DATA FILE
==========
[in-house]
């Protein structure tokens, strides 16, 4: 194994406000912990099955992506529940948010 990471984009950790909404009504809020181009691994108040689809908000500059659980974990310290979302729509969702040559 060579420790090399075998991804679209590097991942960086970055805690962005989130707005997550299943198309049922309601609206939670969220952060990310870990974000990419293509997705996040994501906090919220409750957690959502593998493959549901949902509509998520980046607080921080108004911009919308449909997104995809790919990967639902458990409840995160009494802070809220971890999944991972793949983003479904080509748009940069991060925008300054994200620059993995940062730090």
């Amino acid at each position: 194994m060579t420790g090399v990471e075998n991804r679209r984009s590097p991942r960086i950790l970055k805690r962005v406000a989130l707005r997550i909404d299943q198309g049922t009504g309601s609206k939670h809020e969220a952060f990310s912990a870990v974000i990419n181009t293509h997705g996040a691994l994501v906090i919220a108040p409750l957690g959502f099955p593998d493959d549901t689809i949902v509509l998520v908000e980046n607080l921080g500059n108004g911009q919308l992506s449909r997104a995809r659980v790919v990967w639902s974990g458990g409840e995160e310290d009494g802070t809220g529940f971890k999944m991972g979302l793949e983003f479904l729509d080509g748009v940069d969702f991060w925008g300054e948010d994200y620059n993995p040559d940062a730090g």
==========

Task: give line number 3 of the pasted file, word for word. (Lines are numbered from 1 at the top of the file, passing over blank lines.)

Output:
């Amino acid at each position: 194994m060579t420790g090399v990471e075998n991804r679209r984009s590097p991942r960086i950790l970055k805690r962005v406000a989130l707005r997550i909404d299943q198309g049922t009504g309601s609206k939670h809020e969220a952060f990310s912990a870990v974000i990419n181009t293509h997705g996040a691994l994501v906090i919220a108040p409750l957690g959502f099955p593998d493959d549901t689809i949902v509509l998520v908000e980046n607080l921080g500059n108004g911009q919308l992506s449909r997104a995809r659980v790919v990967w639902s974990g458990g409840e995160e310290d009494g802070t809220g529940f971890k999944m991972g979302l793949e983003f479904l729509d080509g748009v940069d969702f991060w925008g300054e948010d994200y620059n993995p040559d940062a730090g």